Is this correct and how often does it happen? It sounds like a mis-allocation of resources to me but presumably there is a sensible rationale for it.
 
#13
Thank you very much for the sincere responses.

Hello, assuming this is genuine:
I am a regular MO.
In response to your questions. Firstly the number of cadetships has been reduced in line with changed manning priorities and are therefore even harder to get.
Secondly: You will have to undertake to go on patrol and carry weapons. You will be asked to sign a contract to this effect and that you understand you may have to use lethal force. MOs do patrol (although considerably less often than the CMTs)
Trauma is at the very centre of what we do and what we excel at. However it is not all we do. We have microbiologists and infectious disease specialists, cardiologists and opthalmologists, GPs, sports and exercise, occupational and public health medicine, although how many of these will still be DMS tasks in 10 years time is up for debate.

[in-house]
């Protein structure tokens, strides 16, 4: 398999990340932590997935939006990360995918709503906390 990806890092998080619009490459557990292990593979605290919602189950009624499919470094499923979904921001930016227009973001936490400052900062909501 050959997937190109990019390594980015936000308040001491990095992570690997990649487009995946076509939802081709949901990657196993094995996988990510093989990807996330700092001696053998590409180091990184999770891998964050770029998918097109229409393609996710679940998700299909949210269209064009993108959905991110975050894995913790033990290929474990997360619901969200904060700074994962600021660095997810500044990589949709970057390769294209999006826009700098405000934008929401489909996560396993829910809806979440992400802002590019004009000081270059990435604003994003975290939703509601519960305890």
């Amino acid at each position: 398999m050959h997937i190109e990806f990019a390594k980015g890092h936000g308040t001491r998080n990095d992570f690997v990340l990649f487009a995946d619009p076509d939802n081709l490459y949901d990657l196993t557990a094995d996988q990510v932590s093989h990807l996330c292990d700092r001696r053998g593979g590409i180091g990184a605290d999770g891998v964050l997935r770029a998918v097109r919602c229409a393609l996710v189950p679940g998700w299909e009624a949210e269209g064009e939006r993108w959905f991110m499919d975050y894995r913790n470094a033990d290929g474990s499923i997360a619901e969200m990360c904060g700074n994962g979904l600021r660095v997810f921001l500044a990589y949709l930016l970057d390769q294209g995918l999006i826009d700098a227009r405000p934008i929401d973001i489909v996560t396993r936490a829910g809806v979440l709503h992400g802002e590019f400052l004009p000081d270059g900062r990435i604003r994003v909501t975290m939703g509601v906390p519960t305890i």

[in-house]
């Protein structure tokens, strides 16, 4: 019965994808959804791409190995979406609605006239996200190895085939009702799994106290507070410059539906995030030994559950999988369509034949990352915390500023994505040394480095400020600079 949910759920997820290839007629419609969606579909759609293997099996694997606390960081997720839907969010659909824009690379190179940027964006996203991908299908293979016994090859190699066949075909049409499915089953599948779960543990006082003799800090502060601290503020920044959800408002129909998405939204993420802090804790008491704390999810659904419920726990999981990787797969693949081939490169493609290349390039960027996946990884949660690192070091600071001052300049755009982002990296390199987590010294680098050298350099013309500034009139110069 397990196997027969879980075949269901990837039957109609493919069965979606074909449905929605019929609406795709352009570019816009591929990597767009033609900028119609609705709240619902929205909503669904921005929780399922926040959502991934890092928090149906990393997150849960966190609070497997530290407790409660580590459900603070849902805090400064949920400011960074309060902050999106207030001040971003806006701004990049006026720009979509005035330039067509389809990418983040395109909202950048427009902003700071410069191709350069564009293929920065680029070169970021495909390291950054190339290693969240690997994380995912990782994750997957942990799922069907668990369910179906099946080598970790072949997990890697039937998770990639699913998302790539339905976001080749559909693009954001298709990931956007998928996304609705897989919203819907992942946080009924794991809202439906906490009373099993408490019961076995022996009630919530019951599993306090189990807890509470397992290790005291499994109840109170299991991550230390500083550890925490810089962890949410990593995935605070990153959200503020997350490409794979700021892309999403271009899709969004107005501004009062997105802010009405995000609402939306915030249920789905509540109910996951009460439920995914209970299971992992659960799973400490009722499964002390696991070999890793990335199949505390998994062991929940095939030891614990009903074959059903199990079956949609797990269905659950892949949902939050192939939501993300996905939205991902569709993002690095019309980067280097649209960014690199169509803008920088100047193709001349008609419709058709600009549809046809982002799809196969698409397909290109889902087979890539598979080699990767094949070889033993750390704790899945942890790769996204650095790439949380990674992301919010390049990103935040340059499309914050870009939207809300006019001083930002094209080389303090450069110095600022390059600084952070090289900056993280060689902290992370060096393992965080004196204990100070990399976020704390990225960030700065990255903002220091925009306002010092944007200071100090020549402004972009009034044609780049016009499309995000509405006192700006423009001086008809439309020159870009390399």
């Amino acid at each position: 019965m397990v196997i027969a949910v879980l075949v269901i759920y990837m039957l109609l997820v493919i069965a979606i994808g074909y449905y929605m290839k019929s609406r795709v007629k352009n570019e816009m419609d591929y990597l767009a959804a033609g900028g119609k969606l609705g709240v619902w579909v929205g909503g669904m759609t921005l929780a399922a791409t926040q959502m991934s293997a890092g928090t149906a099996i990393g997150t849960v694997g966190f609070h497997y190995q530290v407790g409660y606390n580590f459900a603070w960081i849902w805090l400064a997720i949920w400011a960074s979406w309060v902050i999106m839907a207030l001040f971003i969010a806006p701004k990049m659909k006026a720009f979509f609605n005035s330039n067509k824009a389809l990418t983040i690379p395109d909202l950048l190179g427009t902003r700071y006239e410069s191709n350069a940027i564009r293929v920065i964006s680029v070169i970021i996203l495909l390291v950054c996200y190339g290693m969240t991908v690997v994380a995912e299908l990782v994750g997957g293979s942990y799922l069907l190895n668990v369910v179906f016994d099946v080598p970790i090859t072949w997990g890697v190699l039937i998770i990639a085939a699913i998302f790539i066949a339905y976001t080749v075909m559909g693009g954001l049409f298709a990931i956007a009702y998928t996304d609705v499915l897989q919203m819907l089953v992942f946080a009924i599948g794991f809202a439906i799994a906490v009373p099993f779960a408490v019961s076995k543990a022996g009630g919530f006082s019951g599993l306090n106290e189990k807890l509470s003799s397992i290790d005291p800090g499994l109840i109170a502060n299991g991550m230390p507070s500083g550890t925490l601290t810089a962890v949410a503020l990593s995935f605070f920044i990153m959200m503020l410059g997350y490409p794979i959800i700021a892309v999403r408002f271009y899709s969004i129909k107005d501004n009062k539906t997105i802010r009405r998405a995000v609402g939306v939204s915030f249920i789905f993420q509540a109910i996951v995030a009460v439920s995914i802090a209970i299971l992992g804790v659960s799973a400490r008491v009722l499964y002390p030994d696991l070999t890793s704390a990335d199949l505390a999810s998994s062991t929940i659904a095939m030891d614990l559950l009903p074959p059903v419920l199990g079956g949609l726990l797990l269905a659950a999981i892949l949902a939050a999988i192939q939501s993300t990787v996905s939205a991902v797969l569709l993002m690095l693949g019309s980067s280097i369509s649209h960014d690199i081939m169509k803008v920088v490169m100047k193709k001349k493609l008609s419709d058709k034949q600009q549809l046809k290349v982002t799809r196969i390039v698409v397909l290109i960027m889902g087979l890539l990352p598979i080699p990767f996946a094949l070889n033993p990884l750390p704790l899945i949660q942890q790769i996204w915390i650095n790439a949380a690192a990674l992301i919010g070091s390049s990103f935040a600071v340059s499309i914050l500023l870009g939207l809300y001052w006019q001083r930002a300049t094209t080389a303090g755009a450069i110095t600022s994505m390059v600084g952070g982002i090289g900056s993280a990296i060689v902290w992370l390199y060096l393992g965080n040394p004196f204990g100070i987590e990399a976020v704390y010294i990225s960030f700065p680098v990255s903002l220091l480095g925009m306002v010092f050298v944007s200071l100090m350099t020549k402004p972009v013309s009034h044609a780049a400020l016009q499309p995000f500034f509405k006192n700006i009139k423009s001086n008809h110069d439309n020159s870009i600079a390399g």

So you do not need to be a trauma junkie although it does help.
By the sound of it you need to consider this much more. Speak to RAMC Officer Recruiting and see if you can arrange a acquaintance visit. Don't worry if it is not for you it is a special type of medicine just as orthopaedic surgery isn't for everyone.
"MOs do patrol"
I keep hearing conflicting information about this, some say they do not whilst others say they do. However I will take your word obviously, since you are a MO. This may be a stupid question, but would it be exactly the same as a patrol with an infantry officer and infantry soldiers? I ask this since I saw a documentary on iPlayer with just that - simply so I can gauge what it would be like.

"Trauma is at the very centre of what we do and what we excel at"